Big news! “The Wall” at Body & Pole is back with our first post-COVID artist, Anna Zubet-Anderson debuting this month. In case you’re new here, The Wall is the studio’s gallery space where we showcase artistic works by members of our aerial and dance community. We’re thrilled to welcome long-time student (she’s been dancing with us since the very beginning!) and contemporary artist Anna Zubet-Anderson to feature her vibrant paintings, inspired by nature, spirituality and the female form. Get to know a bit more about Anna below and please join us for the gallery opening where you can meet her in person and watch her perform:
Thursday, January 25
Nice to meet you, Anna! Can you tell us a little bit about yourself?
I’m a mom of two kids who loves to dance and paint. I work for myself. Besides being an artist, I’m a life coach and a business sustainability consultant. I was born and raised in the former Soviet Union and I immigrated 30 years ago as a teenager. I consider myself a citizen of the Earth and I’m friends with people all over the world from all kinds of walks of life.
You have over 15 years of experience as an aerial dancer — how did you get started and what is your apparatus of choice?
I mostly pole dance, but I also tried lyra, silks and hammock over the years.
I discovered pole dancing in London two decades ago. My salsa teacher canceled our lesson, and that same day I saw a flyer on a light post advertising a pole dancing lesson at a local bar that evening. So I went there instead. Pole dancing was not as mainstream back then – the lights were dim, the shades were drawn, and the style taught was very strip-club oriented. And I got hooked – moving sensually along all three dimensions made me feel alive like nothing did before or since. I had to keep it a secret for years because I worked in a very conservative corporate environment. Then I rebelled with publicly displayed nude art and pole dancing videos. The corporate world eventually kicked me out. It was worth it!
What is your background as an artist/painter?
When I was a small child I loved to make art and people around me thought I was gifted. My parents tried to get me into a Moscow painting academy (which was the only real way to learn in Soviet times) but the academy wouldn’t take me. They didn’t think I had enough talent. So that injured my spirit a bit and I stopped painting until I was already in my 30s, when I decided to take classes at the New York Academy of Art. The teachers there were very supportive and encouraging. And I went from there with dedicated weekly painting practice, being mostly self-taught. In the long run, it was better for me not to get external validation too early, because it set my art free.
How has your background in aerial dance inspired your art?
Aerial dance is my biggest love. And you know how they say that the dancer dies two deaths – once when their body dies and once before that, when they stop dancing. Well, I always had it in the back of my mind that I could avoid that first death and continue living as a dancer on canvas, even if my body could no longer dance.
Most of your art depicts the female form — can you tell us more about the significance and meaning of this? What other themes inspire your work?
There are so many layers to answering this question, so forgive me if this will be a long answer! First of all, superficially, I think female form is beautiful and it’s a pleasure for an artist to paint. But also, my art is, in a way, my journal. I get in touch with, process, and document my human experience, which happens to be in a female form. So my art often reflects a theme of female empowerment, a theme of setting women free from patriarchal constraints- because these issues have been very poignant in my life, sometimes through very painful experiences.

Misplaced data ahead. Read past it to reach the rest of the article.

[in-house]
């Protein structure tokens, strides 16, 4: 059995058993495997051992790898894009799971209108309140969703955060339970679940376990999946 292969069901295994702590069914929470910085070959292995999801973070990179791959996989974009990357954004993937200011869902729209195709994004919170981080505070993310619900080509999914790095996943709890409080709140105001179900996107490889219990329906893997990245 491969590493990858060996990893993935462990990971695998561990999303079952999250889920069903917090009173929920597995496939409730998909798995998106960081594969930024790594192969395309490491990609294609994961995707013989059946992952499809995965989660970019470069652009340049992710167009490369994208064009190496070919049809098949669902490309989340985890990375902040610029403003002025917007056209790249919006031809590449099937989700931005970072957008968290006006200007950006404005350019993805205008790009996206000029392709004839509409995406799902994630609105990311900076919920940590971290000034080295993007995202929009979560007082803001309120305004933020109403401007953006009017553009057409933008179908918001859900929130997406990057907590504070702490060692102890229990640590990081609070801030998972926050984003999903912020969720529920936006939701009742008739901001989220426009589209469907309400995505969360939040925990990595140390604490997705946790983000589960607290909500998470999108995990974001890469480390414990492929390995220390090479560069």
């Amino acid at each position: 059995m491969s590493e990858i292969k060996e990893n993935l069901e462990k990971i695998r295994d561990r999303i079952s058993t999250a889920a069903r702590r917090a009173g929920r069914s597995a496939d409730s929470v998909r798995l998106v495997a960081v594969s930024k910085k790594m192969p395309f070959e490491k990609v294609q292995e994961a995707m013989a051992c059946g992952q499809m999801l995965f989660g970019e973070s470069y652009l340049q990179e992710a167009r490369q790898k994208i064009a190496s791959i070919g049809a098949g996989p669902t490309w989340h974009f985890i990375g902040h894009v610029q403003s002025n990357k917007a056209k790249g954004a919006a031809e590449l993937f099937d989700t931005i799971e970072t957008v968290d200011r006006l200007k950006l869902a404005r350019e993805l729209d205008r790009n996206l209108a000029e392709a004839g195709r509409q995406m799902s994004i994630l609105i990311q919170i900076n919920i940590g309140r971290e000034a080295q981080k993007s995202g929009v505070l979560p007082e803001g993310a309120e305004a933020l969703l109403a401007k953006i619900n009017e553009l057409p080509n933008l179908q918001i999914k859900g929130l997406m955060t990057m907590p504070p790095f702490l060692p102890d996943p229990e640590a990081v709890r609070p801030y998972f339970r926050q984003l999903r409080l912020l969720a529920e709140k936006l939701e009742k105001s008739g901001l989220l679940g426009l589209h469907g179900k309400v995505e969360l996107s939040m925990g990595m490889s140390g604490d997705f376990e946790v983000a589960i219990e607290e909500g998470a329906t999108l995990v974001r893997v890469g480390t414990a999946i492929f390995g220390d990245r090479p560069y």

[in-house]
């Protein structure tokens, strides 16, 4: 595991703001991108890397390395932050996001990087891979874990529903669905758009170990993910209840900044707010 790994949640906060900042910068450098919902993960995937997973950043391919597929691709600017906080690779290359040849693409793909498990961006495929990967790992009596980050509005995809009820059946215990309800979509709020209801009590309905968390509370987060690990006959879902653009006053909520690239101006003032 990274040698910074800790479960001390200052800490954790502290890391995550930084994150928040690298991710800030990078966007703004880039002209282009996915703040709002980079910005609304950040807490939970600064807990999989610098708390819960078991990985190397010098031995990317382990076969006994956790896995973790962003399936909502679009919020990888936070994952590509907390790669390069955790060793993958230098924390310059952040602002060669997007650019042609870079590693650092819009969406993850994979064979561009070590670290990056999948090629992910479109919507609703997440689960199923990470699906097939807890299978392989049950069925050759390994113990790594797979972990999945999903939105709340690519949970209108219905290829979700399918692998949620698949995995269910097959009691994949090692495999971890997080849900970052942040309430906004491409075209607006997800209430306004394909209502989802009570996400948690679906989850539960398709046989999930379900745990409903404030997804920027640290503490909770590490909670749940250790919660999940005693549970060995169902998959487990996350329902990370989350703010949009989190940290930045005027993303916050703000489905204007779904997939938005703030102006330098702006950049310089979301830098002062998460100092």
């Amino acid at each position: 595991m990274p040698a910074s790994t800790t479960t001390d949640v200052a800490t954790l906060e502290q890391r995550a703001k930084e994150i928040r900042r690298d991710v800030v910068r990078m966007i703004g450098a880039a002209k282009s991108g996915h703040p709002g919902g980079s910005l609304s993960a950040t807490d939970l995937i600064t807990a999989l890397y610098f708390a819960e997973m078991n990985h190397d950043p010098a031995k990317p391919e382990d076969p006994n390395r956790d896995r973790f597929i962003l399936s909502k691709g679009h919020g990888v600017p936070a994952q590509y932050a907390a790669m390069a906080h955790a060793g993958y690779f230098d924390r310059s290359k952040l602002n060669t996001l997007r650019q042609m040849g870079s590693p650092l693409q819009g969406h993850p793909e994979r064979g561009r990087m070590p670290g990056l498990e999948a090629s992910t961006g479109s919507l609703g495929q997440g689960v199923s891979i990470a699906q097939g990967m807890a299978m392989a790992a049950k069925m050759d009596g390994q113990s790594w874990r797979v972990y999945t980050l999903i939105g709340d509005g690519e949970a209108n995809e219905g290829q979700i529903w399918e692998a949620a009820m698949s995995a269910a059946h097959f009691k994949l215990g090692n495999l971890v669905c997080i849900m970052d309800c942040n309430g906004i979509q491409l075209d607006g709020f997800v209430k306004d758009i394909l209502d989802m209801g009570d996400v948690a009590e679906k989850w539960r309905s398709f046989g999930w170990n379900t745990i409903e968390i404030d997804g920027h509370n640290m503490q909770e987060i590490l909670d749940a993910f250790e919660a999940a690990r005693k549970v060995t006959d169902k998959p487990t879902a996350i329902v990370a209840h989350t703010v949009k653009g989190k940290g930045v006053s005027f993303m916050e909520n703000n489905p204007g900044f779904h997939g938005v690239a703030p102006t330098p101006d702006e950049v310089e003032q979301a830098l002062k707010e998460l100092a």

More deeply, the feminine energy is connected to the unconscious, to the intuitive, to the unseen- and I explore that part of myself with my art. I’m very much into Jungian psychology, and female archetype to me is associated with the world of imagination and emotion that I explore with my art.
Finally, my spirituality is nature-based and I feel connection to Goddess-oriented religions. So portraying liberated women in nature is my prayer – for me and for this suffering world we live in. Finally, artistic nudity is my metaphor for being free, authentic, and naked with life.
What materials do you mostly work with?
I’ve experimented with just about everything but recently settled on mostly acrylic paint. I find the process less toxic, easier to clean up, and more compatible with two kids and two cats running around.
How did you connect with Body & Pole?
I found you not long after you opened. Was it 2008? I needed an awesome pole studio near me, and I heard great things about this new place that opened in Chelsea. Body & Pole was, and continues to be, a perfect place to connect to my dancer’s spirit.
Are there any particular works that will be on display that you want to provide more background for?
I’m hoping to display the piece I’m currently working on. I’m trying to get it finished in time. It’s about Persephone from Greek mythology. There is something that I’m exploring there about transforming one’s shadow. Stay tuned.
The vast majority of my work explores themes of growth, of inner transformation, of owning your power. Each piece depicts a stage I went through. I try to name them in a way that points to that milestone that I hope others can relate to.
Anything else you want to add?
I just love you guys. I love this community of aerial dancers. I know that Body & Pole is a healing space for many. It’s a healing space for me. I can’t imagine a better place to display images that depict my healing journey.